Diet and Nutrition in Cancer
My Relative is on treatment for Cancer. What diet should they follow?
This is a common question that is asked by patients who are on treatment for Cancer. Patients wrongly assume that changing their diet drastically has a beneficial effect to them. Commonly, importance is given for fresh fruit, juices and soups in place of a normal diet.
Patients with cancer and those on treatment normally would have a reduced appetite and are unable to eat large quantities of food. Patients with advanced cancer commonly lose weight.
The recommendations regarding diet during cancer treatment are as follows:
- To eat a normal balanced diet that includes carbohydrates, proteins, fats, vitamins and minerals.
- Do not replace this normal diet with juices, soups etc as they do not have enough calories, protein or fat.
- In patients who are not able to eat large quantities at once, eat small meals more times a day
- For those patients who are not able to take enough calories, fat or proteins in their normal diet can add protein or calorie supplements to their diet. It is important to note that supplements are in addition to normal food and not instead of a normal diet
- For patients on Chemotherapy, it is advisable not to eat raw foods and salads as there is a risk of an infection from them.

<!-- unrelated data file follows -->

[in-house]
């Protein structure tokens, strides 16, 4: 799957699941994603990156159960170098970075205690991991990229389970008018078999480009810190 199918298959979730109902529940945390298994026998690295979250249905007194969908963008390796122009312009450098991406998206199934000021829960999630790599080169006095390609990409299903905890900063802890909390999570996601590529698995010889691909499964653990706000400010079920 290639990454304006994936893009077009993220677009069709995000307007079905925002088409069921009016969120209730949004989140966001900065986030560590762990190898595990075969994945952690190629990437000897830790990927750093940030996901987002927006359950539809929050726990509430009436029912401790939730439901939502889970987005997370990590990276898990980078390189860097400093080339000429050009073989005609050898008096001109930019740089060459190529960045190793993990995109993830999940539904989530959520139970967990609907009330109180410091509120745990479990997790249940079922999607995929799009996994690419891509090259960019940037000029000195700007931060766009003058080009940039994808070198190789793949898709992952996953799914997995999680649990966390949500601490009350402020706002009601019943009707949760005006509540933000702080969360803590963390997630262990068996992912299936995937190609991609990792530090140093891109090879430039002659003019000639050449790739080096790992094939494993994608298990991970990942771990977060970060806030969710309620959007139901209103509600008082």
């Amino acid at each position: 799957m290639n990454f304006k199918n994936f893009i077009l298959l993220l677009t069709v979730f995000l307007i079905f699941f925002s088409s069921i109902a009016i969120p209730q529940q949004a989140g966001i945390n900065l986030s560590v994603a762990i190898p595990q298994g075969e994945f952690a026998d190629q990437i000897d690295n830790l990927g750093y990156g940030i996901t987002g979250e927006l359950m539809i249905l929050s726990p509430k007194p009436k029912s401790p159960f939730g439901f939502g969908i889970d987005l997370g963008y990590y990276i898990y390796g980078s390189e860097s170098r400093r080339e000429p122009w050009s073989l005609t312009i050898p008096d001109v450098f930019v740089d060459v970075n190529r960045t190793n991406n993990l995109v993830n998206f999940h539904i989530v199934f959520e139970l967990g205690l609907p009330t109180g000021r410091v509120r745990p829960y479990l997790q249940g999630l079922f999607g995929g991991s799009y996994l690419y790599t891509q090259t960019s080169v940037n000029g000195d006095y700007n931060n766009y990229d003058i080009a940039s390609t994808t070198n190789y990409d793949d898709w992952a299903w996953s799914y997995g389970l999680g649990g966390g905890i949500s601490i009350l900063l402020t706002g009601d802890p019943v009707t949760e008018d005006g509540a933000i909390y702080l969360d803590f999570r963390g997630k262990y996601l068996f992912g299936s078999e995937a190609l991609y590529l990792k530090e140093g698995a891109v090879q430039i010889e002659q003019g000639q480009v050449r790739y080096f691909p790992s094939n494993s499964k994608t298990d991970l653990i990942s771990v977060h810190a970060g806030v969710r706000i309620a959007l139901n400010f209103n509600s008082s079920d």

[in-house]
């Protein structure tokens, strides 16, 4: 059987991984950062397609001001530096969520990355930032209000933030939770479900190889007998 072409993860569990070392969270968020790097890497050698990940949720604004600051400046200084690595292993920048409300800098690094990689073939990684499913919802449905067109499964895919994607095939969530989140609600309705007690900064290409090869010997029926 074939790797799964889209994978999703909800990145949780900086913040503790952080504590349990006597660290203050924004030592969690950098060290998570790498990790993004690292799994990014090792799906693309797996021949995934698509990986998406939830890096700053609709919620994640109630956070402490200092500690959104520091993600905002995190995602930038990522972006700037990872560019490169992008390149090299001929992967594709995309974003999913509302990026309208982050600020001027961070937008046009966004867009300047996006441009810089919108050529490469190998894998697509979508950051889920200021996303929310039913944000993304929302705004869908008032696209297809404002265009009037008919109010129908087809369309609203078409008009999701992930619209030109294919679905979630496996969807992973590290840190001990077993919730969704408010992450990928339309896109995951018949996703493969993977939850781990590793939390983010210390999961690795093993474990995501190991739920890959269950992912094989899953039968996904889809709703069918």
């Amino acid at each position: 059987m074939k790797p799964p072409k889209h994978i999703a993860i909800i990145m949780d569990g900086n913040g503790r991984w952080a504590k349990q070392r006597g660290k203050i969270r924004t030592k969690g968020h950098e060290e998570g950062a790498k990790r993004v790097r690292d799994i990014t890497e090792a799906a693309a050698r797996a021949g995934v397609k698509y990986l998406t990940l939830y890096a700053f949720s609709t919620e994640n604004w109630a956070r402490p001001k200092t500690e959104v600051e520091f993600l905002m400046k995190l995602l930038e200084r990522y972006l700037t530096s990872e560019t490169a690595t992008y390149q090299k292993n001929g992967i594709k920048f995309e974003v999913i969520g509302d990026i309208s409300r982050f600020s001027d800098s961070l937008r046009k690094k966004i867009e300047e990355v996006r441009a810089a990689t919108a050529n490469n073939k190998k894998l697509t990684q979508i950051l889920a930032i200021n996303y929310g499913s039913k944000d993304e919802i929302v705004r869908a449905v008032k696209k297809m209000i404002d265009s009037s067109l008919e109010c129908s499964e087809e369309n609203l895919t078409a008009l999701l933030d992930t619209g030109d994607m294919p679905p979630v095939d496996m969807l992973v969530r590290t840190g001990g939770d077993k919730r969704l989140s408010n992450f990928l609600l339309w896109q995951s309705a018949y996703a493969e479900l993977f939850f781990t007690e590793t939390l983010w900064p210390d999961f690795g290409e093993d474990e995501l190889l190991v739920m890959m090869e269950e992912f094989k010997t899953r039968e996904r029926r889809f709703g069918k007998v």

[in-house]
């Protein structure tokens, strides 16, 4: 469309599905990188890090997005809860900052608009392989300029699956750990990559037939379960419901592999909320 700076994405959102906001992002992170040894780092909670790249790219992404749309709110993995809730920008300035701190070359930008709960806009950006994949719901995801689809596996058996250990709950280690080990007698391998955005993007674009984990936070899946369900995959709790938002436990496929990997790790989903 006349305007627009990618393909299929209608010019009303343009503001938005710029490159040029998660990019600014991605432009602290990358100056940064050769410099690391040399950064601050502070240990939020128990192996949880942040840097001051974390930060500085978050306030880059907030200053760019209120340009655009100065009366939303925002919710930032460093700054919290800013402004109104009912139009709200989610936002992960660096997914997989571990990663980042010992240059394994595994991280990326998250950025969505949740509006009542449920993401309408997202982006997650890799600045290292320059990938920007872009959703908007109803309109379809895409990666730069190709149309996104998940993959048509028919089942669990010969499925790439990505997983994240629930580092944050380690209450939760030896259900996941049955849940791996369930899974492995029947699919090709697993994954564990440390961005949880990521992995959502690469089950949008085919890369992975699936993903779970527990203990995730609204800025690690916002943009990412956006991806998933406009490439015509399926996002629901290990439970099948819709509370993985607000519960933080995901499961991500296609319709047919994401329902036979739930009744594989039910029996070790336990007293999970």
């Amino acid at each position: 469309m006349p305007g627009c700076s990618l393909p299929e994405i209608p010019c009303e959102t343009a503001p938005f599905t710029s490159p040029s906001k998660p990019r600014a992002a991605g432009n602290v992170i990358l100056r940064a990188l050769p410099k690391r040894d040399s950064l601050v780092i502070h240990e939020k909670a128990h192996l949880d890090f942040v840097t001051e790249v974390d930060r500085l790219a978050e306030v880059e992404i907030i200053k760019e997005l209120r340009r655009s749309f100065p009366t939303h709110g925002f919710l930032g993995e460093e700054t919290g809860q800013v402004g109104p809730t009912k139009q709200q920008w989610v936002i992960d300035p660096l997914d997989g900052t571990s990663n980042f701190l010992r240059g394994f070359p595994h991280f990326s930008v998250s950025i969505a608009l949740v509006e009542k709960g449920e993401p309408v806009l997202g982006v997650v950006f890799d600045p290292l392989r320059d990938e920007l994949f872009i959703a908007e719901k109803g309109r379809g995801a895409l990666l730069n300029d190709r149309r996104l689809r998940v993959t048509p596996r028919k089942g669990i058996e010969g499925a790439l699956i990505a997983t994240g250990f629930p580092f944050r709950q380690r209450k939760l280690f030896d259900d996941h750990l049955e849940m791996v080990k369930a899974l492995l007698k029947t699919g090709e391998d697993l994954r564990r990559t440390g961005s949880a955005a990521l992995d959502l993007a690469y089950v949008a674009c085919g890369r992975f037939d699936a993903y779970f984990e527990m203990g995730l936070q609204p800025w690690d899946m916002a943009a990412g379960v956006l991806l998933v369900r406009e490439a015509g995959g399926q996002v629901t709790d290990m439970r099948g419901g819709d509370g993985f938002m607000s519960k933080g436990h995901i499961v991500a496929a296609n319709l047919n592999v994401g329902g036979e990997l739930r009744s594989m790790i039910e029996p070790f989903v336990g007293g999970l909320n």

- Freshly cooked food at home is the best bet. Outside food is ok as long as it is made in a hygienic way.
- In patients where swallowing is a problem, food can be given with the help of a nasogastric tube (tube inserted through the nose into the stomach) or a PEG tube (tube inserted directly into the stomach through the skin).
- For those patients who eat non
- vegetarian food, it can be continued as it is a good source of protein and fat.
- There no generally recommended dietary modifications or restrictions that are needed for a specific cancer. For example, there are theories that cutting down dairy or fat in Prostate cancer is helpful but it is not definite and hence not recommended.
- There is no need to add supplements or other food items to a diet if a person on cancer treatment is eating normally and not losing weight.